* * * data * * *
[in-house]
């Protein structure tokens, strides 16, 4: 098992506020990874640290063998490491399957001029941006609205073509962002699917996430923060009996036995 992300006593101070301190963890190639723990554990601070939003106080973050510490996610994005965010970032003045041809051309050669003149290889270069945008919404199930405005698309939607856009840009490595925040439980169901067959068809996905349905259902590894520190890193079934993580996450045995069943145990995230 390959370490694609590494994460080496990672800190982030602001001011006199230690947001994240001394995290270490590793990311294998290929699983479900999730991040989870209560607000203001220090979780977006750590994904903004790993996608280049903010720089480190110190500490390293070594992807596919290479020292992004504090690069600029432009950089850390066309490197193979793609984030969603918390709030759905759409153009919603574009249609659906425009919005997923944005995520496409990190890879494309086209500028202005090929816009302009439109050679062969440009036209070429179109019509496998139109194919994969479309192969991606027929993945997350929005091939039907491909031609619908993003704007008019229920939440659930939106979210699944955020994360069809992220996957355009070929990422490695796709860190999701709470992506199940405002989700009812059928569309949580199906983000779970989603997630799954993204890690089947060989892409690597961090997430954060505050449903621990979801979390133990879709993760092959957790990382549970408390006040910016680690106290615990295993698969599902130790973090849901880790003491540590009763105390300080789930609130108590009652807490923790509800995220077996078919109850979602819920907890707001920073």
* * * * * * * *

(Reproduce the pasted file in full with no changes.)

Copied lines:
[in-house]
């Protein structure tokens, strides 16, 4: 098992506020990874640290063998490491399957001029941006609205073509962002699917996430923060009996036995 992300006593101070301190963890190639723990554990601070939003106080973050510490996610994005965010970032003045041809051309050669003149290889270069945008919404199930405005698309939607856009840009490595925040439980169901067959068809996905349905259902590894520190890193079934993580996450045995069943145990995230 390959370490694609590494994460080496990672800190982030602001001011006199230690947001994240001394995290270490590793990311294998290929699983479900999730991040989870209560607000203001220090979780977006750590994904903004790993996608280049903010720089480190110190500490390293070594992807596919290479020292992004504090690069600029432009950089850390066309490197193979793609984030969603918390709030759905759409153009919603574009249609659906425009919005997923944005995520496409990190890879494309086209500028202005090929816009302009439109050679062969440009036209070429179109019509496998139109194919994969479309192969991606027929993945997350929005091939039907491909031609619908993003704007008019229920939440659930939106979210699944955020994360069809992220996957355009070929990422490695796709860190999701709470992506199940405002989700009812059928569309949580199906983000779970989603997630799954993204890690089947060989892409690597961090997430954060505050449903621990979801979390133990879709993760092959957790990382549970408390006040910016680690106290615990295993698969599902130790973090849901880790003491540590009763105390300080789930609130108590009652807490923790509800995220077996078919109850979602819920907890707001920073």